The flat face flanges, on the other hand, have the gasket surface and the bolting circle face positioned in the same plane. This positioning means that the flat face flanges are entirely flat, making these flanges never to be bolted to a raised face flange. One type of gasket, the full-face gasket, takes advantage of this type of flange to ensure that the flanges are tightly sealed together.
The Gasket Differences
As mentioned, gaskets are extremely important since they fill the space between two or more mating surfaces. They prevent any type of leak from or into the combined objects while under compression. The most common types of gaskets are ring-type gaskets and full-face gaskets.
A ring-type gasket is placed and installed inside of the flange bolts and around the pipe bore. It has no bolt holes and is typically used on raised face flanges since it can easily sit right on top of the flange. Due to its composition, it can be installed without disassembling the joint. When buying ring-type gaskets, a supplier only requires three measurements: the inside diameter that matches the pipe bore, the outside diameter that matches the raised flange face’s outside diameter, and their thickness.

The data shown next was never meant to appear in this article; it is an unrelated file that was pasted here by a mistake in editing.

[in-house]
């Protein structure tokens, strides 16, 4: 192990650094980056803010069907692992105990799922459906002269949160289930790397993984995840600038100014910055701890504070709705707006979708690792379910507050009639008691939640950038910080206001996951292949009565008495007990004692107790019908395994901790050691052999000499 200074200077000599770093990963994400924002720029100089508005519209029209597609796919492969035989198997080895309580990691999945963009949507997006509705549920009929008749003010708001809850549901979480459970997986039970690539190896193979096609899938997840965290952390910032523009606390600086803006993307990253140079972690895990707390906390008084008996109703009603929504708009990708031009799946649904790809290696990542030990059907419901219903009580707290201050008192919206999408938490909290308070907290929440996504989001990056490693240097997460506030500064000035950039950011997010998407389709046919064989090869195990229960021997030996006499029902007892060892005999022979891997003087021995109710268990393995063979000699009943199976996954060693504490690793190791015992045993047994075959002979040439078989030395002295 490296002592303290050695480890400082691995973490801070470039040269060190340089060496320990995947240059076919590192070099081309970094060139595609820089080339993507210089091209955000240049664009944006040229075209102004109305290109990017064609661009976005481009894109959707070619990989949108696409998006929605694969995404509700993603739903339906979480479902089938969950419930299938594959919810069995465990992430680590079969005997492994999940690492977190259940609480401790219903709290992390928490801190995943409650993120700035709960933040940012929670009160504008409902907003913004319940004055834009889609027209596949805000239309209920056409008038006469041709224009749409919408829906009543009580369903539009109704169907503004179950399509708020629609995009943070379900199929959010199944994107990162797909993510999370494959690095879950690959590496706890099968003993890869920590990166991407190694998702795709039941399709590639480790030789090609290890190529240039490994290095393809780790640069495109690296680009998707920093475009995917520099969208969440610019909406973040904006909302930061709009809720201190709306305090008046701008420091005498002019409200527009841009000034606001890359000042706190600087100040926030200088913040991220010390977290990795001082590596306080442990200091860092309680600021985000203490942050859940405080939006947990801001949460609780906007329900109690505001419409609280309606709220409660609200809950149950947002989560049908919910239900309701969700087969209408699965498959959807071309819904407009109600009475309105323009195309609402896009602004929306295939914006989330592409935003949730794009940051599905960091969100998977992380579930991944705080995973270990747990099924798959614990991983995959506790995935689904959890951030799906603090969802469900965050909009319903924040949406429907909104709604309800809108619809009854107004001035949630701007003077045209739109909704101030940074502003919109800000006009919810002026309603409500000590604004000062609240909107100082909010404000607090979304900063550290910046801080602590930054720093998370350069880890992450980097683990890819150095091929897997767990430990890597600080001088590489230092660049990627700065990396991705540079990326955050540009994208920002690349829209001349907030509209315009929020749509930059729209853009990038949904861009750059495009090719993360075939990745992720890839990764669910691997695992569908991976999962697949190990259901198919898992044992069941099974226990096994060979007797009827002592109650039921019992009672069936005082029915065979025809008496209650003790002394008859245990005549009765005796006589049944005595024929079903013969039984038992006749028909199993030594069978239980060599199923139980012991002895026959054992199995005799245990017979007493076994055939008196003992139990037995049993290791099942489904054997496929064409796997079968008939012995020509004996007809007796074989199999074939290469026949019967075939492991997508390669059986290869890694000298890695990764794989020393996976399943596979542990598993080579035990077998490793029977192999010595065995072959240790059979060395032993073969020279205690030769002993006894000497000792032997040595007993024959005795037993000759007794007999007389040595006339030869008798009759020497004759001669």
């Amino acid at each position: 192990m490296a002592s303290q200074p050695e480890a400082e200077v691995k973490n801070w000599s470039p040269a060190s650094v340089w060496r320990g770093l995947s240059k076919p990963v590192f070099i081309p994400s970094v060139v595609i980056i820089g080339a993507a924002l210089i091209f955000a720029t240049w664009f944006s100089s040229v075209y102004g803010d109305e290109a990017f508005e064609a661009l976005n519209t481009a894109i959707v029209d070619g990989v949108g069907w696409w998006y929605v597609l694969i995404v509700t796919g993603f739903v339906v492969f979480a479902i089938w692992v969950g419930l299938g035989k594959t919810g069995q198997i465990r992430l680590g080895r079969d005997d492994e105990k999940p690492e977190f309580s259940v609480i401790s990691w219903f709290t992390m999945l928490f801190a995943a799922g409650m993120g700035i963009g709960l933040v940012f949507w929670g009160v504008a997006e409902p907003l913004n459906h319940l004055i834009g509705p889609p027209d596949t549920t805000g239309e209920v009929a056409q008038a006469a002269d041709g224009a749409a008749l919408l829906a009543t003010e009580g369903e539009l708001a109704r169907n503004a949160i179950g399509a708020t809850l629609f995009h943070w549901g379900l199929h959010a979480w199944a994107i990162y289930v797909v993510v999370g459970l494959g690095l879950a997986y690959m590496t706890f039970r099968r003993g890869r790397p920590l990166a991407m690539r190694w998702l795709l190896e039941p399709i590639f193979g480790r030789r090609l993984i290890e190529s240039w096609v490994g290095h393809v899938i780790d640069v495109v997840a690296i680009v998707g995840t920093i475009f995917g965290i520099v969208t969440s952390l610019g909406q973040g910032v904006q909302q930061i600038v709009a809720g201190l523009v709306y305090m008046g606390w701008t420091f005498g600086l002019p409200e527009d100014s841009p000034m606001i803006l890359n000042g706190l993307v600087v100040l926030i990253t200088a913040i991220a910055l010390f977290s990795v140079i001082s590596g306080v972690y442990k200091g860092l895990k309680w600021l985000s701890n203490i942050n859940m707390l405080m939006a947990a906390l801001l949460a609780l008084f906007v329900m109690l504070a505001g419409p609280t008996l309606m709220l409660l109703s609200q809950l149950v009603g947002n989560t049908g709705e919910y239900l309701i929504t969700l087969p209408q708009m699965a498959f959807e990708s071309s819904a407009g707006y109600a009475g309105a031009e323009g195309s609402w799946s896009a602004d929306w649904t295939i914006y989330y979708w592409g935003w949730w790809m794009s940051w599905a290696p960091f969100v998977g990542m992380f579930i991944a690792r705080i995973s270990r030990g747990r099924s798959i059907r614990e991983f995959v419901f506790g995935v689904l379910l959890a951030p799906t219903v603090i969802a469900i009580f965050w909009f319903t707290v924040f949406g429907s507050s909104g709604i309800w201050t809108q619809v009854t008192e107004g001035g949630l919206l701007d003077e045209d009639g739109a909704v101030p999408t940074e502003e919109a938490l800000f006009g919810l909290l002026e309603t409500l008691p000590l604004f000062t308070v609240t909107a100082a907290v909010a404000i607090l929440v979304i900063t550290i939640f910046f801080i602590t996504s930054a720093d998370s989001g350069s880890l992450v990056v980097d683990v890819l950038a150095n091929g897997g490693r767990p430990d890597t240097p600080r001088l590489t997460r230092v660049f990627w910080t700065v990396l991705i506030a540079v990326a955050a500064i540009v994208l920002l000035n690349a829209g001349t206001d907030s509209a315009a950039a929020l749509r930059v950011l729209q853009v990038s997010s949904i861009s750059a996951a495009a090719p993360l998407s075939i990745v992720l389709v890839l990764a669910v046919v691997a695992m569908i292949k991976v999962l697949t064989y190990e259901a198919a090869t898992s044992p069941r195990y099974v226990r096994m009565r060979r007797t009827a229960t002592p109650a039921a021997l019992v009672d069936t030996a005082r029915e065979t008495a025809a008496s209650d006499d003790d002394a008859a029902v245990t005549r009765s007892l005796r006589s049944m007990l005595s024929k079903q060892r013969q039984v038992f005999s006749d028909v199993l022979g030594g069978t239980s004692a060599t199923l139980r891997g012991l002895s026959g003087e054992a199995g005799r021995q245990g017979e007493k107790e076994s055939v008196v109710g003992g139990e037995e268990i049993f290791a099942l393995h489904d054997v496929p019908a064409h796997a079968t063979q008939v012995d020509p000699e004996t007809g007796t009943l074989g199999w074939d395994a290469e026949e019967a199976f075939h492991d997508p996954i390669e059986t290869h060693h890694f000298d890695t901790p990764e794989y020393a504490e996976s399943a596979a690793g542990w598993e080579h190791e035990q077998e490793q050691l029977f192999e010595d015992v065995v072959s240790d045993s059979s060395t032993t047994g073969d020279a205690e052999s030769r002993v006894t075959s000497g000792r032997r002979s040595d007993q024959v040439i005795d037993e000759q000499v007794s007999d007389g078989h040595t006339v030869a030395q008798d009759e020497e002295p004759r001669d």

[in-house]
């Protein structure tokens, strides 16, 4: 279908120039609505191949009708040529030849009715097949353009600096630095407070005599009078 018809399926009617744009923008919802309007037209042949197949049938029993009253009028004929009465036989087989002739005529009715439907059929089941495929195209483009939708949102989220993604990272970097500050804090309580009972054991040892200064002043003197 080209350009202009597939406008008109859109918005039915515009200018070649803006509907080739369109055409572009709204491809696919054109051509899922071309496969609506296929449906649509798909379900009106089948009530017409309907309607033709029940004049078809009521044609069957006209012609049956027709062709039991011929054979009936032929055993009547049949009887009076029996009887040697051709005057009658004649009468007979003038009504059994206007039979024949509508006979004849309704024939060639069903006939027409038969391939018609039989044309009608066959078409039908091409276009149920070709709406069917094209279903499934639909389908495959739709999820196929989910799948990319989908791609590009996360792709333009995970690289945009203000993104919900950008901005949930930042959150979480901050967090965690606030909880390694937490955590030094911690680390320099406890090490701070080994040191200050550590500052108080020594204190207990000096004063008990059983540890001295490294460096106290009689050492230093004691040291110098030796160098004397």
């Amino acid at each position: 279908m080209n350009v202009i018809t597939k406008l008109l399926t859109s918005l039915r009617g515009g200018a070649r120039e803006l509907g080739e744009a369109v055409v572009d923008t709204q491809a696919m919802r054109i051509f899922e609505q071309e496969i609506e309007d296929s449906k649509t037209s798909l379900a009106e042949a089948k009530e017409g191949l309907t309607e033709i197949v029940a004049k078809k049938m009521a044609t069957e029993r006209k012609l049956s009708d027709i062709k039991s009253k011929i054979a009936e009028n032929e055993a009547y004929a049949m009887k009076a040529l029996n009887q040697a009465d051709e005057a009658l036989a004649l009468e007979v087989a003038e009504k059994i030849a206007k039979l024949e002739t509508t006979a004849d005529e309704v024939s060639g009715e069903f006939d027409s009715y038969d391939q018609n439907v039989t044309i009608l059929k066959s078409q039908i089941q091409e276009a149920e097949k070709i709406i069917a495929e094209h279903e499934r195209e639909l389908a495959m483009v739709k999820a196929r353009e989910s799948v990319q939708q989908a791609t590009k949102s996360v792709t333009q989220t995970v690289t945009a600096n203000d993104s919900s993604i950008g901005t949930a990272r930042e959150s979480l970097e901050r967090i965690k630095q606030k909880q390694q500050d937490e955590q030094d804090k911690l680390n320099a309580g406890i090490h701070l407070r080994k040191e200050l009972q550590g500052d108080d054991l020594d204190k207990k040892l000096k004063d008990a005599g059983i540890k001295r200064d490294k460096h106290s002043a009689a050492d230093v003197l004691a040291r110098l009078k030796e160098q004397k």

Conversely, a full-face gasket covers the entire face of the flange and is normally used on flat face flanges. Full-face gaskets are easier to install since they have bolt holes, making the insertion and alignment to the flange bolts more convenient. The only downside of using these gaskets is that the joint must be dissembled first when installing the full-face gaskets. Ordering full-face gaskets requires the following specifications: the inside and outside diameter, the bolt circle diameter, and the number of the bolt holes. Gasket thickness and the preferred pressure tolerance are also asked by the supplier.
If you want to know more about these types of gaskets, then give us a call now at Gasketech. We manufacture and supply gaskets, washers, extrusions, and mouldings for all types of industries.